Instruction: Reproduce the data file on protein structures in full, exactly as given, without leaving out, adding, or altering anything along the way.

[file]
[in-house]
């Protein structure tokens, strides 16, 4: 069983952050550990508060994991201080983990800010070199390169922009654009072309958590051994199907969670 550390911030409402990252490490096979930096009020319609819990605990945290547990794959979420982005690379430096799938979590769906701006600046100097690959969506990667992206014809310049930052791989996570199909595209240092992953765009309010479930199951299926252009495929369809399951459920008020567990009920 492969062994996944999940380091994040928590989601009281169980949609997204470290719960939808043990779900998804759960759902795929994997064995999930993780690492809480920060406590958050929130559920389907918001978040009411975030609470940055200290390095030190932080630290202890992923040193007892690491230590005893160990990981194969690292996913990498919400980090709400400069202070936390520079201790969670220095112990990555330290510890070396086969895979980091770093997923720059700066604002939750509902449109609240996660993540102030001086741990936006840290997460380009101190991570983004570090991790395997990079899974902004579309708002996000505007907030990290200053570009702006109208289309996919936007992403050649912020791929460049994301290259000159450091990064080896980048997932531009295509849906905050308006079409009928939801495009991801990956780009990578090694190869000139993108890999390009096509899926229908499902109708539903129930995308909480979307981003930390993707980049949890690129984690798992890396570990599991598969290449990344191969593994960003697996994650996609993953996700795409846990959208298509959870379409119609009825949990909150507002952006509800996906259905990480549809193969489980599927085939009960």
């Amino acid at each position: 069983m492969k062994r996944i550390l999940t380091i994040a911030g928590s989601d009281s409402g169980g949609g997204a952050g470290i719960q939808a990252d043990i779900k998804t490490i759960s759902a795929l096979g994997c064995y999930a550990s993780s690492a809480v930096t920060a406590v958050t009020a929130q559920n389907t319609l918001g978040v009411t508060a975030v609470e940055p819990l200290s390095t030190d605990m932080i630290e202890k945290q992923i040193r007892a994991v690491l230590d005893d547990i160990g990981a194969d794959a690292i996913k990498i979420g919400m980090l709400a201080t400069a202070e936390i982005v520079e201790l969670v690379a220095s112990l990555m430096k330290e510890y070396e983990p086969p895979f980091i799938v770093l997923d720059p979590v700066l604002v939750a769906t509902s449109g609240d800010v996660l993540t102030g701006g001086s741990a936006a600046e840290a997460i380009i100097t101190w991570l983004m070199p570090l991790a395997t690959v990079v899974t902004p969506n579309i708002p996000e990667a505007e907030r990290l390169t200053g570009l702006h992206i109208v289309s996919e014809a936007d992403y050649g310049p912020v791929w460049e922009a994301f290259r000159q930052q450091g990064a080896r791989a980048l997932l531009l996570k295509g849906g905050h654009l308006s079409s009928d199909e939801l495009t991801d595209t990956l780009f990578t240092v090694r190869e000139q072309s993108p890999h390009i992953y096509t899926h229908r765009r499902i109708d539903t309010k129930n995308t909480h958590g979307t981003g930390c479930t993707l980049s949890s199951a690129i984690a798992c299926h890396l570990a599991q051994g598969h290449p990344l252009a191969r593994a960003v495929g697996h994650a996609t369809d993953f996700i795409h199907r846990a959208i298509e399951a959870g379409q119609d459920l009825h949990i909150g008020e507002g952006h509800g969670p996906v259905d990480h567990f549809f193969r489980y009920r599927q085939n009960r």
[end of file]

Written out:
[in-house]
């Protein structure tokens, strides 16, 4: 069983952050550990508060994991201080983990800010070199390169922009654009072309958590051994199907969670 550390911030409402990252490490096979930096009020319609819990605990945290547990794959979420982005690379430096799938979590769906701006600046100097690959969506990667992206014809310049930052791989996570199909595209240092992953765009309010479930199951299926252009495929369809399951459920008020567990009920 492969062994996944999940380091994040928590989601009281169980949609997204470290719960939808043990779900998804759960759902795929994997064995999930993780690492809480920060406590958050929130559920389907918001978040009411975030609470940055200290390095030190932080630290202890992923040193007892690491230590005893160990990981194969690292996913990498919400980090709400400069202070936390520079201790969670220095112990990555330290510890070396086969895979980091770093997923720059700066604002939750509902449109609240996660993540102030001086741990936006840290997460380009101190991570983004570090991790395997990079899974902004579309708002996000505007907030990290200053570009702006109208289309996919936007992403050649912020791929460049994301290259000159450091990064080896980048997932531009295509849906905050308006079409009928939801495009991801990956780009990578090694190869000139993108890999390009096509899926229908499902109708539903129930995308909480979307981003930390993707980049949890690129984690798992890396570990599991598969290449990344191969593994960003697996994650996609993953996700795409846990959208298509959870379409119609009825949990909150507002952006509800996906259905990480549809193969489980599927085939009960």
């Amino acid at each position: 069983m492969k062994r996944i550390l999940t380091i994040a911030g928590s989601d009281s409402g169980g949609g997204a952050g470290i719960q939808a990252d043990i779900k998804t490490i759960s759902a795929l096979g994997c064995y999930a550990s993780s690492a809480v930096t920060a406590v958050t009020a929130q559920n389907t319609l918001g978040v009411t508060a975030v609470e940055p819990l200290s390095t030190d605990m932080i630290e202890k945290q992923i040193r007892a994991v690491l230590d005893d547990i160990g990981a194969d794959a690292i996913k990498i979420g919400m980090l709400a201080t400069a202070e936390i982005v520079e201790l969670v690379a220095s112990l990555m430096k330290e510890y070396e983990p086969p895979f980091i799938v770093l997923d720059p979590v700066l604002v939750a769906t509902s449109g609240d800010v996660l993540t102030g701006g001086s741990a936006a600046e840290a997460i380009i100097t101190w991570l983004m070199p570090l991790a395997t690959v990079v899974t902004p969506n579309i708002p996000e990667a505007e907030r990290l390169t200053g570009l702006h992206i109208v289309s996919e014809a936007d992403y050649g310049p912020v791929w460049e922009a994301f290259r000159q930052q450091g990064a080896r791989a980048l997932l531009l996570k295509g849906g905050h654009l308006s079409s009928d199909e939801l495009t991801d595209t990956l780009f990578t240092v090694r190869e000139q072309s993108p890999h390009i992953y096509t899926h229908r765009r499902i109708d539903t309010k129930n995308t909480h958590g979307t981003g930390c479930t993707l980049s949890s199951a690129i984690a798992c299926h890396l570990a599991q051994g598969h290449p990344l252009a191969r593994a960003v495929g697996h994650a996609t369809d993953f996700i795409h199907r846990a959208i298509e399951a959870g379409q119609d459920l009825h949990i909150g008020e507002g952006h509800g969670p996906v259905d990480h567990f549809f193969r489980y009920r599927q085939n009960r």